At Osaka University, a new technique has been illustrated by the scientists for making three-dimensional integrated circuit connections that function at low temperatures and does not need external pressure. This may result in economical and energy-efficient electronic devices.
Researchers from the Flexible 3D-System Integration Laboratory at Osaka University came up with a new technique for the direct three-dimensional bonding of copper electrodes by making use of silver. This can decrease the cost and energy needs of new electronic devices. This work might help in the design of next-generation smart devices that utilize less electricity and are more compact.
Three-dimensional combined circuits are playing a highly significant role in electronic devices. In comparison to traditional 2D circuits, such architectures have the potential to save both spaces and decrease the material required for interconnecting wires.
But the potential to develop trustworthy 3D connections necessitates new techniques compared to the mature technologies that are used in convention integrated circuits.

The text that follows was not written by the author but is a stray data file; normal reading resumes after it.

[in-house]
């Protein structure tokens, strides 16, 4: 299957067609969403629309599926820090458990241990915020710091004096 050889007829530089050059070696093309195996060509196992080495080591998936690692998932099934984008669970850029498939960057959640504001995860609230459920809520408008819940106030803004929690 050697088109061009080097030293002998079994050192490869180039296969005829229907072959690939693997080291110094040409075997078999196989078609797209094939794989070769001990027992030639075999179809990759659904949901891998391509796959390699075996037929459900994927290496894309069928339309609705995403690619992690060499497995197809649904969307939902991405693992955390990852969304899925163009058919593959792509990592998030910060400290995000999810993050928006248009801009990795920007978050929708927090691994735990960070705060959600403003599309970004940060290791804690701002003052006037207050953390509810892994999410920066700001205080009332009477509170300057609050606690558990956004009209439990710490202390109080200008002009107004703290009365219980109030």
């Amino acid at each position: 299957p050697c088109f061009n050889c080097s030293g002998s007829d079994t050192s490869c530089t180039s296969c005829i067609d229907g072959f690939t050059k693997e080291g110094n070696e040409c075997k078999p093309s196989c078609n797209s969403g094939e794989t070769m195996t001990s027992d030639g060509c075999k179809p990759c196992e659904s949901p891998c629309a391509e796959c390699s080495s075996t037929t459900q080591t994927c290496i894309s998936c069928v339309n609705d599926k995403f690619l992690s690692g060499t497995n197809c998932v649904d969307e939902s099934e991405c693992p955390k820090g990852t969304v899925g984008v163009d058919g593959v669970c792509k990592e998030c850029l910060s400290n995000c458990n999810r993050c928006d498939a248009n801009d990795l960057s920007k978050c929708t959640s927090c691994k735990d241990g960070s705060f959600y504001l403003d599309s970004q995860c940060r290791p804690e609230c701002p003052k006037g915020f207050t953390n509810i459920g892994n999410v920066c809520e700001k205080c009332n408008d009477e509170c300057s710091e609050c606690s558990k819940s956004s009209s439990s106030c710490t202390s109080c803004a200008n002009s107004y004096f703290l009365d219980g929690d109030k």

Recently, a research group at Osaka University displayed how to instantly link copper electrode “bumps” with the help of silver layers.
Our process can be performed under gentle conditions, at relatively low temperatures and without added pressure, but the bonds were able to withstand over one thousand cycles of thermal shocking from −55 to 125 ºC.
Zheng Zhang, Study First Author, Osaka University
In this new technique, silver is sputtered onto the two copper surfaces to be bonded at room temperature. Heat was then employed to toughen the silver layers, thereby making the surface experience microscopic changes in a process known as “stress migration”
The liberation of the stress at the time of annealing lead to surface roughening, which guaranteed an adequately effective area between the two silver layers.
Consequently, it is possible to accomplish bonding in the absence of applied pressure even at a relatively low annealing temperature. Permanent connections that are as small as 20 µm could be identified in just 10 minutes this way. This process also only requires moderate temperatures (180 °C) and can function under atmospheric conditions.
The team was able to verify the surface roughness of the sputtered and annealed chips by making use of images by atomic force microscopy and scanning electron microscopy.
This technology is expected to contribute to chips with a high density of interconnects and advanced 3D packaging.
Katsuaki Suganuma, Study Senior Author, Osaka University